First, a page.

Master Deed, Bylaws, and Amendments
- Master Deed (and Bylaws) – October 1997
- Drainage Easement – January 1998
Grants an easement to the association for maintenance of the storm drain which connects the neighborhood’s storm sewer with the drainage pond located west of the condominium. The easement runs from where Dykstra Rd. ends just west of Glen View Dr. and extends westward and then southward to the drainage pond.
- 1st Amendment – September 2003
- Terminated potential for future expansion of condominium southward along Bear Lake Drive via creation of a culdesac on Bear Lake Drive south of Bear Lake Court
- Added Units 69 – 72 to the “Condominium Subdivision Plan”
- Added restrictions to the maximum size of storage buildings (NOTE: This restriction was further modified by the 4th Amendment.)
- Added restrictions to the location and size of wood piles
- 2nd Amendment – July 2004
- Conversion of the culdesac on Bear Lake Drive from public ownership to private ownership. This resulted from a change in policy by Laketon Township (occuring sometime between the execution of the master deed and the execution of its first amendment) in which the township would no longer accept into the public domain any culdesac not already part of it.
- Added a “General Common Area” between units 70 and 71. This common area served to meet the requirement of Muskegon County for an easement between the southern end of the public portion of Bear Lake Road within the condominium and the intersecion of Bear Lake Road with Fenner Road outside the condominium. The purpose of the easement was to allow for a future expansion of the public water main within the condominium to the properties on Bear Lake Road south of Fenner Road and beyond.
- 3rd Amendment – March 2009
- Eliminated the general common area south of the Bear Lake Drive culdesac.
- With the property located south of sites 70 and 71 and north of Fenner Road (now known as “North Bear Lake Road”) being a private road having no affiliation with the Fenner Glen condominium, there was little value to this common area upon completion of the water main expansion. Hence, its elimination.
- Although the common area was now eliminated, there remained a requirement to maintain an easement for emergency ingress and egress for the condominium between units 70 and 71. This requirement was set to exist until such a time that an additional entrance be established to the condominium beyond the one located on Dykstra Road at the condominium’s eastern border.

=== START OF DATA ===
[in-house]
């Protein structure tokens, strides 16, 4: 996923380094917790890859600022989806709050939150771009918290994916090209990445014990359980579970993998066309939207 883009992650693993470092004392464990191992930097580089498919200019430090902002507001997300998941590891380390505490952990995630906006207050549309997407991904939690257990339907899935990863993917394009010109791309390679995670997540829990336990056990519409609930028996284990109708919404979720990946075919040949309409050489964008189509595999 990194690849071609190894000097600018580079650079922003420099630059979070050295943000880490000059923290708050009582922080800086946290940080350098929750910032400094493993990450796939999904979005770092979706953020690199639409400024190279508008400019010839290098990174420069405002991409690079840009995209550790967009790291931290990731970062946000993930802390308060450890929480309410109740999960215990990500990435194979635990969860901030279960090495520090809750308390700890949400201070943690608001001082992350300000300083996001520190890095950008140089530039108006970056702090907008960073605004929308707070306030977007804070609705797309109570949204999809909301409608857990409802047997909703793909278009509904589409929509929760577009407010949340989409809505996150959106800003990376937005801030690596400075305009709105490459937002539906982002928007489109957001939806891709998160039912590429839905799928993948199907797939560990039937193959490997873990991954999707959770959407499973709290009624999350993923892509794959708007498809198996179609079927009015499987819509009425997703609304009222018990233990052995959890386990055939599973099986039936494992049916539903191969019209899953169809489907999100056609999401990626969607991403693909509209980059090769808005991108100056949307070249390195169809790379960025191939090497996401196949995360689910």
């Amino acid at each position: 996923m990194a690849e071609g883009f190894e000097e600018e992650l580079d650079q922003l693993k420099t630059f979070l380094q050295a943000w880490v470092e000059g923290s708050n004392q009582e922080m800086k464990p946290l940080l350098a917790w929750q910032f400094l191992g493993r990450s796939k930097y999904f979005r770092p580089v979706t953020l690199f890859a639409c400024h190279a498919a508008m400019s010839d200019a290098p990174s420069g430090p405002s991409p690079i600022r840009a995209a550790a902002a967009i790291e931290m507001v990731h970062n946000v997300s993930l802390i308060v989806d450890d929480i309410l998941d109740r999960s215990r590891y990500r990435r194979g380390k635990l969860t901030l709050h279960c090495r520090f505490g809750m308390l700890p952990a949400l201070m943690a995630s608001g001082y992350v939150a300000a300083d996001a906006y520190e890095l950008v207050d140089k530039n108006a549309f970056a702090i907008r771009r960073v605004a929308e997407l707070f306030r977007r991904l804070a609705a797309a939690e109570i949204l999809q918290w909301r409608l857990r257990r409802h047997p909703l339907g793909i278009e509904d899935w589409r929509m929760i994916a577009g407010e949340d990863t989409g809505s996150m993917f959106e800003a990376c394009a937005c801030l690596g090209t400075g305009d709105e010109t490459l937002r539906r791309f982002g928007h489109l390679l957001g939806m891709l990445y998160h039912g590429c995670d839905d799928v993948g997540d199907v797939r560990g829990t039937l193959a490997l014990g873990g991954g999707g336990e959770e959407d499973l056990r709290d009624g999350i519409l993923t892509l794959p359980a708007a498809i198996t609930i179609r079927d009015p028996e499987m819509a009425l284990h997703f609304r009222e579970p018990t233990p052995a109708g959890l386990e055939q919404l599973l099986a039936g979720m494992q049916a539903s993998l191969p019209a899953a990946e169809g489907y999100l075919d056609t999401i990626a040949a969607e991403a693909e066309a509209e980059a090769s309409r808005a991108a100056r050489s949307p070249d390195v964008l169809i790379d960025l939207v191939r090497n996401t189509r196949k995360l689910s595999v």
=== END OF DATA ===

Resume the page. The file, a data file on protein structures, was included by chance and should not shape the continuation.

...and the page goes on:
- With the elimination of the common area and the requirement of an easement for emergency ingress and egress notwithstanding, there was a concomitant expansion of Units 70 and 71 into the eliminated area.
- 4th Amendment – June 2020
- Further modified the restrictions for storage buildings to have a maximum size of 200 square feet. This change essentially replaced the modifiations affecting storage buildings which were made in the 1st Amendment.
Association Rules (aka Occupancy Restrictions)
- Occupancy Restrictions
This document is pulled directly from the master deed and placed here simply for brevity and ease of access. Therefore, it should NOT be regarded as a comprehensive (or even up to date) list of our occupancy restrictions. Please be aware that amendments to the master deed can and do alter these restrictions. For a comprehensive list of all of our bylaws (including occupancy restrictions), please refer to the master deed and all of its amendments.
- Enforcement Policy – July 2019
- Application for Exterior Alteration
Residents who wish to make alterations within their condominium unit (aka parcel of land) and yet outside of their home (including the exterior surface of the home) will often need to request permission from the condominium association board prior to doing so. The “Application for Exterior Alteration” shall be used to make such a request. A few examples of alterations that would require prior authorization are:
- installation of a swimming pool
- adding a deck
- removing a tree
- changing the exterior color of the home
- … and many others.
- Plat Maps (a.k.a. the Condominium Subdivision Plan)
- Official Plat Maps
This PDF document contains 4 different maps which are used to cover the entire condominium.
- Unofficial Plat Map
This map was created using the official plat maps. With the exception of the exclusion of some of the surveyor’s legend information, it contains the same information found in the official plat maps. Unlike the official plat maps which cover the neighborhood using 4 separate maps, this map displays the entire neighborhood in one large map. It’s available in 2 formats:
- Unit Numbers listed by Address
This document connects each Unit with is corresponding street address.
2020 – 2029
- Original Disclosure Statement
This document was originally created as a requirement of the developer which created the condominium. Although some portions of this document have become irrelevant now that the developer is no longer involved, it still serves to provide a sound understanding as to the intended purpose and function of the condominium.
- Other Handbook Documents
When the condominium was being developed, all new residents received a 1 inch thick “handbook” which contained most of the documents listed elsewhere on this page. The other documents which are not listed above are now mostly irrelevent. However, they are made available here for historical reasons.